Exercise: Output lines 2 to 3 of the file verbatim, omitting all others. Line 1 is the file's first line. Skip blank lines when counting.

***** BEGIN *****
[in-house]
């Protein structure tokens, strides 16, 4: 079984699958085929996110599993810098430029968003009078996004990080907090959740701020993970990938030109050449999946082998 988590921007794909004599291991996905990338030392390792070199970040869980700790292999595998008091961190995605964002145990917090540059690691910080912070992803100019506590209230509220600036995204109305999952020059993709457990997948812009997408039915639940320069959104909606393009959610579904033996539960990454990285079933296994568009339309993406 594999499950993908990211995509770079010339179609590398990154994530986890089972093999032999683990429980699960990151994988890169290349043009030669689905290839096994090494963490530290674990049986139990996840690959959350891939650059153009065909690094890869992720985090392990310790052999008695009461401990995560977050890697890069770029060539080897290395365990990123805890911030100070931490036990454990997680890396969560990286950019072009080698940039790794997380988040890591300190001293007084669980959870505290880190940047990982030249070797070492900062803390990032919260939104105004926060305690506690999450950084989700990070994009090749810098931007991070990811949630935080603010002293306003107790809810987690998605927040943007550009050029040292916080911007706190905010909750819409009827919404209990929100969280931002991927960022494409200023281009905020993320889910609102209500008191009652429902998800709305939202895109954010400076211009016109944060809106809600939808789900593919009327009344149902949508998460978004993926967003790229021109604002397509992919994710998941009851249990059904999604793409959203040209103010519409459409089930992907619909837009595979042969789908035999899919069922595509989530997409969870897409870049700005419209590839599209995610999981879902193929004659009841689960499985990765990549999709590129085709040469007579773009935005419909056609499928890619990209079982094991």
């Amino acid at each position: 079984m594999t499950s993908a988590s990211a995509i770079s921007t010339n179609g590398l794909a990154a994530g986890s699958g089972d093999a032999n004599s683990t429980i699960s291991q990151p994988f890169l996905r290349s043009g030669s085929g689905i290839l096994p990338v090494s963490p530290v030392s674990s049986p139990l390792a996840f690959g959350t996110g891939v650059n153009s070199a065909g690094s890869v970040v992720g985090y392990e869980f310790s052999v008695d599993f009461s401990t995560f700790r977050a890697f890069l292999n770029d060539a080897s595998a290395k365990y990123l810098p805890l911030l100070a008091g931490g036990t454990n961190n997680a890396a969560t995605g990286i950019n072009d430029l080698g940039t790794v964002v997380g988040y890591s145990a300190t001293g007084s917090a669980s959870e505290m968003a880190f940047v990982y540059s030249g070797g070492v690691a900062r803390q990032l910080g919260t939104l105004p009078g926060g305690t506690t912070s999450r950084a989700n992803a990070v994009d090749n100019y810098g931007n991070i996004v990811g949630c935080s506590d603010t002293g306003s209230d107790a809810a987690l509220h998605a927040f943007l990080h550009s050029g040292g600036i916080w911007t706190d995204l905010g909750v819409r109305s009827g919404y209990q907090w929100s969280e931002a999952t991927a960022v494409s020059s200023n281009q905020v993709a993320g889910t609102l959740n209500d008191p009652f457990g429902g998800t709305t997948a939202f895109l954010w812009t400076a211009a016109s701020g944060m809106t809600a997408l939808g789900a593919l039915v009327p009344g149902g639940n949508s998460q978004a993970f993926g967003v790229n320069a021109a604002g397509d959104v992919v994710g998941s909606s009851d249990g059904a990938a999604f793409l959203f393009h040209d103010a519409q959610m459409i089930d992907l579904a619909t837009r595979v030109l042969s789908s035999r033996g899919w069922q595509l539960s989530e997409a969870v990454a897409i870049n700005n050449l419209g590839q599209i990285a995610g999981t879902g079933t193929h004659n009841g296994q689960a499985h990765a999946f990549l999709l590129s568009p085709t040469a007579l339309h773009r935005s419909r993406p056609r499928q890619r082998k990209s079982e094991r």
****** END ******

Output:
């Protein structure tokens, strides 16, 4: 079984699958085929996110599993810098430029968003009078996004990080907090959740701020993970990938030109050449999946082998 988590921007794909004599291991996905990338030392390792070199970040869980700790292999595998008091961190995605964002145990917090540059690691910080912070992803100019506590209230509220600036995204109305999952020059993709457990997948812009997408039915639940320069959104909606393009959610579904033996539960990454990285079933296994568009339309993406 594999499950993908990211995509770079010339179609590398990154994530986890089972093999032999683990429980699960990151994988890169290349043009030669689905290839096994090494963490530290674990049986139990996840690959959350891939650059153009065909690094890869992720985090392990310790052999008695009461401990995560977050890697890069770029060539080897290395365990990123805890911030100070931490036990454990997680890396969560990286950019072009080698940039790794997380988040890591300190001293007084669980959870505290880190940047990982030249070797070492900062803390990032919260939104105004926060305690506690999450950084989700990070994009090749810098931007991070990811949630935080603010002293306003107790809810987690998605927040943007550009050029040292916080911007706190905010909750819409009827919404209990929100969280931002991927960022494409200023281009905020993320889910609102209500008191009652429902998800709305939202895109954010400076211009016109944060809106809600939808789900593919009327009344149902949508998460978004993926967003790229021109604002397509992919994710998941009851249990059904999604793409959203040209103010519409459409089930992907619909837009595979042969789908035999899919069922595509989530997409969870897409870049700005419209590839599209995610999981879902193929004659009841689960499985990765990549999709590129085709040469007579773009935005419909056609499928890619990209079982094991």
């Amino acid at each position: 079984m594999t499950s993908a988590s990211a995509i770079s921007t010339n179609g590398l794909a990154a994530g986890s699958g089972d093999a032999n004599s683990t429980i699960s291991q990151p994988f890169l996905r290349s043009g030669s085929g689905i290839l096994p990338v090494s963490p530290v030392s674990s049986p139990l390792a996840f690959g959350t996110g891939v650059n153009s070199a065909g690094s890869v970040v992720g985090y392990e869980f310790s052999v008695d599993f009461s401990t995560f700790r977050a890697f890069l292999n770029d060539a080897s595998a290395k365990y990123l810098p805890l911030l100070a008091g931490g036990t454990n961190n997680a890396a969560t995605g990286i950019n072009d430029l080698g940039t790794v964002v997380g988040y890591s145990a300190t001293g007084s917090a669980s959870e505290m968003a880190f940047v990982y540059s030249g070797g070492v690691a900062r803390q990032l910080g919260t939104l105004p009078g926060g305690t506690t912070s999450r950084a989700n992803a990070v994009d090749n100019y810098g931007n991070i996004v990811g949630c935080s506590d603010t002293g306003s209230d107790a809810a987690l509220h998605a927040f943007l990080h550009s050029g040292g600036i916080w911007t706190d995204l905010g909750v819409r109305s009827g919404y209990q907090w929100s969280e931002a999952t991927a960022v494409s020059s200023n281009q905020v993709a993320g889910t609102l959740n209500d008191p009652f457990g429902g998800t709305t997948a939202f895109l954010w812009t400076a211009a016109s701020g944060m809106t809600a997408l939808g789900a593919l039915v009327p009344g149902g639940n949508s998460q978004a993970f993926g967003v790229n320069a021109a604002g397509d959104v992919v994710g998941s909606s009851d249990g059904a990938a999604f793409l959203f393009h040209d103010a519409q959610m459409i089930d992907l579904a619909t837009r595979v030109l042969s789908s035999r033996g899919w069922q595509l539960s989530e997409a969870v990454a897409i870049n700005n050449l419209g590839q599209i990285a995610g999981t879902g079933t193929h004659n009841g296994q689960a499985h990765a999946f990549l999709l590129s568009p085709t040469a007579l339309h773009r935005s419909r993406p056609r499928q890619r082998k990209s079982e094991r």